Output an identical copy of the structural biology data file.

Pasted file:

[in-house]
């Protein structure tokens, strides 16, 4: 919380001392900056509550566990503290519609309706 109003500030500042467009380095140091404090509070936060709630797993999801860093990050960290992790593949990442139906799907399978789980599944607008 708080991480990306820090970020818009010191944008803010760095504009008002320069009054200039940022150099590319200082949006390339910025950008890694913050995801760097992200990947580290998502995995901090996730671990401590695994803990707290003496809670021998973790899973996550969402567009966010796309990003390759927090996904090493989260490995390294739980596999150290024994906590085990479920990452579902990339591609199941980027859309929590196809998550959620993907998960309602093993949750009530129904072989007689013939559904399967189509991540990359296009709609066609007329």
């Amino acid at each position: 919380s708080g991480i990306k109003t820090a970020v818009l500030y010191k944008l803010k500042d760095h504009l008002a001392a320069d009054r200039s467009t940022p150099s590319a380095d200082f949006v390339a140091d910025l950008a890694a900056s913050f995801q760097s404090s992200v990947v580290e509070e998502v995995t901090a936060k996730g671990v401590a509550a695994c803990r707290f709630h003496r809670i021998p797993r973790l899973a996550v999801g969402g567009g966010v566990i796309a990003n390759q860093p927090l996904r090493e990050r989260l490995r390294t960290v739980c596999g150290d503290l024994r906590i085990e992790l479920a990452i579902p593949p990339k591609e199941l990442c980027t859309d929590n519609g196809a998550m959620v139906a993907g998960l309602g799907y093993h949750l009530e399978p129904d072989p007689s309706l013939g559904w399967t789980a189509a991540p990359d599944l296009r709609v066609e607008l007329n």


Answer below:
[in-house]
């Protein structure tokens, strides 16, 4: 919380001392900056509550566990503290519609309706 109003500030500042467009380095140091404090509070936060709630797993999801860093990050960290992790593949990442139906799907399978789980599944607008 708080991480990306820090970020818009010191944008803010760095504009008002320069009054200039940022150099590319200082949006390339910025950008890694913050995801760097992200990947580290998502995995901090996730671990401590695994803990707290003496809670021998973790899973996550969402567009966010796309990003390759927090996904090493989260490995390294739980596999150290024994906590085990479920990452579902990339591609199941980027859309929590196809998550959620993907998960309602093993949750009530129904072989007689013939559904399967189509991540990359296009709609066609007329």
């Amino acid at each position: 919380s708080g991480i990306k109003t820090a970020v818009l500030y010191k944008l803010k500042d760095h504009l008002a001392a320069d009054r200039s467009t940022p150099s590319a380095d200082f949006v390339a140091d910025l950008a890694a900056s913050f995801q760097s404090s992200v990947v580290e509070e998502v995995t901090a936060k996730g671990v401590a509550a695994c803990r707290f709630h003496r809670i021998p797993r973790l899973a996550v999801g969402g567009g966010v566990i796309a990003n390759q860093p927090l996904r090493e990050r989260l490995r390294t960290v739980c596999g150290d503290l024994r906590i085990e992790l479920a990452i579902p593949p990339k591609e199941l990442c980027t859309d929590n519609g196809a998550m959620v139906a993907g998960l309602g799907y093993h949750l009530e399978p129904d072989p007689s309706l013939g559904w399967t789980a189509a991540p990359d599944l296009r709609v066609e607008l007329n």